Keep Thanksgiving Happy

How many of us treat our pups as family members?

*Raises hand sheepishly.*

Thanksgiving is a holiday of grazing. We eat, and eat, and eat. Turkey, stuffing, pies, mashed potatoes and gravy, squash, casseroles (or as we Midwesterners say, “hot dish”), cookies, roasted veggies, the list goes on and on and on…and on. Then we take a turkey-induced nap, then we eat again.

When our furry relatives look up at us with those big, beautiful, pleading eyes, our hearts melt, and we hand over our leftovers.

But beware: some foods that humans can consume without a problem are toxic to dogs and can turn your holiday upside down. Erin Callaghan, a dog trainer and consultant in the Bay Area, sent me a really great list of things to be sure Bright doesn’t get ahold of this Thanksgiving:

Chocolate – Erin explains that the more theobromine in the chocolate, the worse it is – dark chocolate and cooking chocolate have high amounts of theobromine.

Onions, grapes, and raisins – These can be hidden in many different dishes, including stuffing, casseroles, and salads.

Yeast – Watch out for curious noses while you’re baking.

Coffee, coffee grounds, and other caffeinated beverages – Caffeine, a relative of theobromine, is poisonous and can cause death in small dogs.

Alcohol – Yes, I know you have a story about when you lived in a frat house and the frat dog drank beer all the time and he was fine. Don’t take the chance, though. If you’re giving your dog alcohol, it’s probably for your own entertainment, and you’d feel awful if he had a bad reaction.

Xylitol – Used as a sugar substitute and found in many sugarless candies and gum.

Hops – Brewing beer at home is getting to be more and more popular; just be sure to keep your supplies out of the reach of your dog.

Marijuana – Stuffing your bird with something special? Don’t feed it to the dog. It’s poison. And don’t comment here if you did. The DEA will find you.

That’s not a comprehensive list by a long shot, but hopefully it hits most of the things your dog is likely to encounter on the feast-iest day of the year. And remember, you don’t have to offer it for your furry ninja to get his paws on it – “I swear, all I did was blink. He ate an entire hot dish while I blinked.” Pay attention so that your holiday isn’t interrupted by a trip to the emergency vet.

On that note, be sure to have the phone number for the emergency vet on hand at all times – in the event of any ingestion of poison, your dog’s life depends on your speedy response.

In any case, if you want to include your pup in the holiday and make it a special day for him, Erin suggests extra playtime or a new toy instead of taking a gamble on new foods. When he’s not having his stomach pumped, the cutest member of your family will thank you, and Thanksgiving will stay happy.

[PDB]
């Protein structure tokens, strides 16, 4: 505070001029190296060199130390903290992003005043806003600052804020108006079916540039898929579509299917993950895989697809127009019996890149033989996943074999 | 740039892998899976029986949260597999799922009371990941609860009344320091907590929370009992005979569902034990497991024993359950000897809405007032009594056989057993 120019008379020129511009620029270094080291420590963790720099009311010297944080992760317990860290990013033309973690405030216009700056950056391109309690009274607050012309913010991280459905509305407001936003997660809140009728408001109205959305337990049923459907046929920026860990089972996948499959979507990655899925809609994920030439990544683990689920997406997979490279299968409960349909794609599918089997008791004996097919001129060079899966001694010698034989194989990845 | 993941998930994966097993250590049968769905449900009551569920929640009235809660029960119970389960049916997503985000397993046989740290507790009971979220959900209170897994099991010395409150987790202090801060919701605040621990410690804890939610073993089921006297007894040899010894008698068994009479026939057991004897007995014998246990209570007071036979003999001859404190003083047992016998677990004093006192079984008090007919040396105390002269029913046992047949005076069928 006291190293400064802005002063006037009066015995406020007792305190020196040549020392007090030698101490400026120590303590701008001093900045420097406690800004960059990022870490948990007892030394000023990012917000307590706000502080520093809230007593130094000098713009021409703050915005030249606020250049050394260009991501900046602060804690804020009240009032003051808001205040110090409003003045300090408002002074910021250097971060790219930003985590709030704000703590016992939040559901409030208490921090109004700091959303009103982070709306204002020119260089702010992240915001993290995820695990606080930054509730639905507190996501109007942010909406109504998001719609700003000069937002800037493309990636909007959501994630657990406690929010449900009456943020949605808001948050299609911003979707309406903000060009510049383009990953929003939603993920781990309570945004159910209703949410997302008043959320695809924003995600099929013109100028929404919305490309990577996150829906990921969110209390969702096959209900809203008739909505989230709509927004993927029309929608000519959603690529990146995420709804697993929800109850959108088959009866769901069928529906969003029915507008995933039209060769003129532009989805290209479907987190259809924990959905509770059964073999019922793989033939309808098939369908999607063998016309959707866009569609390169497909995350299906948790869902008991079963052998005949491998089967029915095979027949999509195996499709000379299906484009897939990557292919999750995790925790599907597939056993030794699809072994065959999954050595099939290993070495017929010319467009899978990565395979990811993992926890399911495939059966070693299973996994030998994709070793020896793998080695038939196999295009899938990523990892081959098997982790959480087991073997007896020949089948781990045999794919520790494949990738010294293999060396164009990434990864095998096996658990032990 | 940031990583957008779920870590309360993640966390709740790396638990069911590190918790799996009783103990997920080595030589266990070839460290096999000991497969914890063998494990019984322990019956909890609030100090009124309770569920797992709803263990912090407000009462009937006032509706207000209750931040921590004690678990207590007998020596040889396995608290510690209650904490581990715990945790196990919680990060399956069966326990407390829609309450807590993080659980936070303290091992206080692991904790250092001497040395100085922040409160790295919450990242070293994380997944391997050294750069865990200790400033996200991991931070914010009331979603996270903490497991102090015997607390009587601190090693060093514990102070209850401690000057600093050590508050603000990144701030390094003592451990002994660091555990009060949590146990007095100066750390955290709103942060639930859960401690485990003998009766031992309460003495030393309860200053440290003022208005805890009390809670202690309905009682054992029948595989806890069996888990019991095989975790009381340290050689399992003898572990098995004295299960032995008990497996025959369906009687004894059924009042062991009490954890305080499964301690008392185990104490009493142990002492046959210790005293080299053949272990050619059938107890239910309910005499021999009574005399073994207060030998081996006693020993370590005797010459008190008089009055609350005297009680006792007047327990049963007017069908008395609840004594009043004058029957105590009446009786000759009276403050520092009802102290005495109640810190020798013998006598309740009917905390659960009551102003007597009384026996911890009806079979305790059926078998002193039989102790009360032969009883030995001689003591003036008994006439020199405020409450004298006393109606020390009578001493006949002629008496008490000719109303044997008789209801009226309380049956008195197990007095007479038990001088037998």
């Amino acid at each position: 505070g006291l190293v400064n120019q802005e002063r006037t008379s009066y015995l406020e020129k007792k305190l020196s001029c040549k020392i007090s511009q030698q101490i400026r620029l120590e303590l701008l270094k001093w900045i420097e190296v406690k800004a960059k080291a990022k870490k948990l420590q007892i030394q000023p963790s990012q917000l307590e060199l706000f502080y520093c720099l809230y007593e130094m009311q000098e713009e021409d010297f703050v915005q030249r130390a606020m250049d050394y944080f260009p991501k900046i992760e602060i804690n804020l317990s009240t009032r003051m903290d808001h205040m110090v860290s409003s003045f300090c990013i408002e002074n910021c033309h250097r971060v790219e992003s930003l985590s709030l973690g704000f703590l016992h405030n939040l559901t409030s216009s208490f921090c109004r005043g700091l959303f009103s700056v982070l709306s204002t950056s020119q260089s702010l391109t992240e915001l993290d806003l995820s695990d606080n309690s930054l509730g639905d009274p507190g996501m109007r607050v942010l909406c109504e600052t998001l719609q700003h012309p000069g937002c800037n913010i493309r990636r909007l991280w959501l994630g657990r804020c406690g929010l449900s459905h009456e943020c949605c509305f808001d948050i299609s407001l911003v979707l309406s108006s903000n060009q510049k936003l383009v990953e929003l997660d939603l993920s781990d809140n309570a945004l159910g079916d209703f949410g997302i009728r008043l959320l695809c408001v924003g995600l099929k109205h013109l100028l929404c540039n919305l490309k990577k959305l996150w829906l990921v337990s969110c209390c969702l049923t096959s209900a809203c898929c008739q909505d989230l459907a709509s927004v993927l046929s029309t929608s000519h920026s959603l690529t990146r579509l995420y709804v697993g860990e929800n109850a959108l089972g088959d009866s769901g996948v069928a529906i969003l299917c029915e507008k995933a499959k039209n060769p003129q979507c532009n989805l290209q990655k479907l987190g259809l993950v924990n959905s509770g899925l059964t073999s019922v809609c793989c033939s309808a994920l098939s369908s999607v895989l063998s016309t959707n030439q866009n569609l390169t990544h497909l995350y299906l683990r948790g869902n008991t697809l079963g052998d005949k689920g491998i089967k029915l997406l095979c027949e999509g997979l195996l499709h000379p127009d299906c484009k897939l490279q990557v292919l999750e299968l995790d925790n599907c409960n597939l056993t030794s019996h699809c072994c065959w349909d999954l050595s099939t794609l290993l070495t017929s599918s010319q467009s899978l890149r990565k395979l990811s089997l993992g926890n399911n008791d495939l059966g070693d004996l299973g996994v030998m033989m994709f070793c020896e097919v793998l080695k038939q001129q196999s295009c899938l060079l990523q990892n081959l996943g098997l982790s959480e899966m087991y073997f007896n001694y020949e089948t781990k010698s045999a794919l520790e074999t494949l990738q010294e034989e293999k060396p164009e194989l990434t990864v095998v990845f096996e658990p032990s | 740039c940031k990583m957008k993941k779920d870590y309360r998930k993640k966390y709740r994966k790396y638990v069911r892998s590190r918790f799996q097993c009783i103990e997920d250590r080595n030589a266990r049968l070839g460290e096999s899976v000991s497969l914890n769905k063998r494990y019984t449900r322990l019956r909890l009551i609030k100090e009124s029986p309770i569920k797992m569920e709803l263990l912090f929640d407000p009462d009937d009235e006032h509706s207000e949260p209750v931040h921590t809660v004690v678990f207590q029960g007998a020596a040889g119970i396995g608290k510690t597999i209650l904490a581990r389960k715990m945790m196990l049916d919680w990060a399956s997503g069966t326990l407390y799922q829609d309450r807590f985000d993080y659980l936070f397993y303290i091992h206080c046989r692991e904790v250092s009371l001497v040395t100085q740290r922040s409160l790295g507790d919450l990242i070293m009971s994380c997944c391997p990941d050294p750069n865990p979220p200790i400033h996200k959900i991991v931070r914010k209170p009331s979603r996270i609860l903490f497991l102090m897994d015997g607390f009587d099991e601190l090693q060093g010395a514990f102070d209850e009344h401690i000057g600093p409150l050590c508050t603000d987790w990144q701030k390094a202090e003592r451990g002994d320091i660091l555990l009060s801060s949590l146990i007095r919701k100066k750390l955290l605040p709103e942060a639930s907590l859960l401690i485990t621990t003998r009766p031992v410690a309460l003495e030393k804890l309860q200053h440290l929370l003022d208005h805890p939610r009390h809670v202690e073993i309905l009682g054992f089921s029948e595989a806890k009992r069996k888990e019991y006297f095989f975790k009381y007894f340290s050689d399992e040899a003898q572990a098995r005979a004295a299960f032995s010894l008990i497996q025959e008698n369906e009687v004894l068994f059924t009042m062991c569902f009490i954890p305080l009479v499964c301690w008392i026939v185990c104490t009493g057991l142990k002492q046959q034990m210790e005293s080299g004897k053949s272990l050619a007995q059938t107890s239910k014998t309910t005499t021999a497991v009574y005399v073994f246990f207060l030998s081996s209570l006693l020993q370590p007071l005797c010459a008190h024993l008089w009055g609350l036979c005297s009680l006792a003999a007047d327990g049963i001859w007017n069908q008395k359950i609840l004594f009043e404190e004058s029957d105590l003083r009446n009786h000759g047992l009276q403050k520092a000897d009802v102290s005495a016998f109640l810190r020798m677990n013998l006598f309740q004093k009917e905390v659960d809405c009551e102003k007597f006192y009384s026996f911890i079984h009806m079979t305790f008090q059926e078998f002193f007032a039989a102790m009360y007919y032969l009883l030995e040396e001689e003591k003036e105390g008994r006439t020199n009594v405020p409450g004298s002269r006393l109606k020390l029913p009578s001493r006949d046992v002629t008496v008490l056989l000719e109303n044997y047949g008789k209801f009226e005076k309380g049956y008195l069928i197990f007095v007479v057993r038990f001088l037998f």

No treats necessary - a little extra attention and a new ball will be more than enough!

No treats necessary – a little extra attention and a new ball will be more than enough!


Fake Service Dogs on NBC

As many of you know, Bright and I were interviewed by Vicky Nguyen from NBC for a story about the issue of people pretending that their pet dogs are Service Dogs. Reactions to the story have been overwhelmingly supportive, and I’m excited to see where things go from here. 

The issue raises one big question, though, and it seems that the SD community is divided on the solution. I’d like to hear what you think:

Should the US have a standardized system by which to train, certify, and identify Service Dogs? What would be the advantages? What would be the drawbacks? 

Click here to read the article, Fake.

Click here to watch the story on NBC.

Click here to see what makes Service Dogs special.

Can’t wait to hear your thoughts!

She Had An Accident

This post was inspired by the day I had with Bright on Friday. It started like any other day; we got up at about 7:30, had breakfast, hung around the apartment for a couple of hours, then headed to work for a 12-9 shift (I hate those). About an hour into our shift, she barfed all over the floor with no warning whatsoever, then again about four hours later, then two more times about two hours after that. Then we went home early.

For all of you that are concerned about her health, fear not. She’s fine. Continue reading

Pups at Play

Remember the post “Tag! You’re it!“? I wanted to back it up with some proof. Check out these hard working CCI dogs having a well deserved pool party.

Getting Ready for Hurricane Sandy


East Coasters! You’re in for quite the storm! For those of you with pups closer to the action, I just read an awesome tip on Facebook from my CCI pal Nancy.

In your go bag, don’t forget your pup’s meds and Muttlucks/booties (in case you have to cross any floodwater that may have sharp debris in it). May also want to consider a break away flat collar (e.g., the KeepSafe Break-Away Flat Collar) that will free your dog in case he gets caught on something and can’t free himself.

In addition, I’d suggest these items:

– At least a week’s worth of food
– Quick Stop powder
– Identification
– A current photo, in case you become separated
– Important vet records
– Phone numbers for emergency vets

My hope is that none of you are forced to evacuate, but in the case that you are, be safe!

Do you have any other tips?

Rub a Dub Dub

A pup in the tub!

About once a day, someone says, “Wow! Your dog is so beautiful!”

Guess what. That takes a lot of work. Continue reading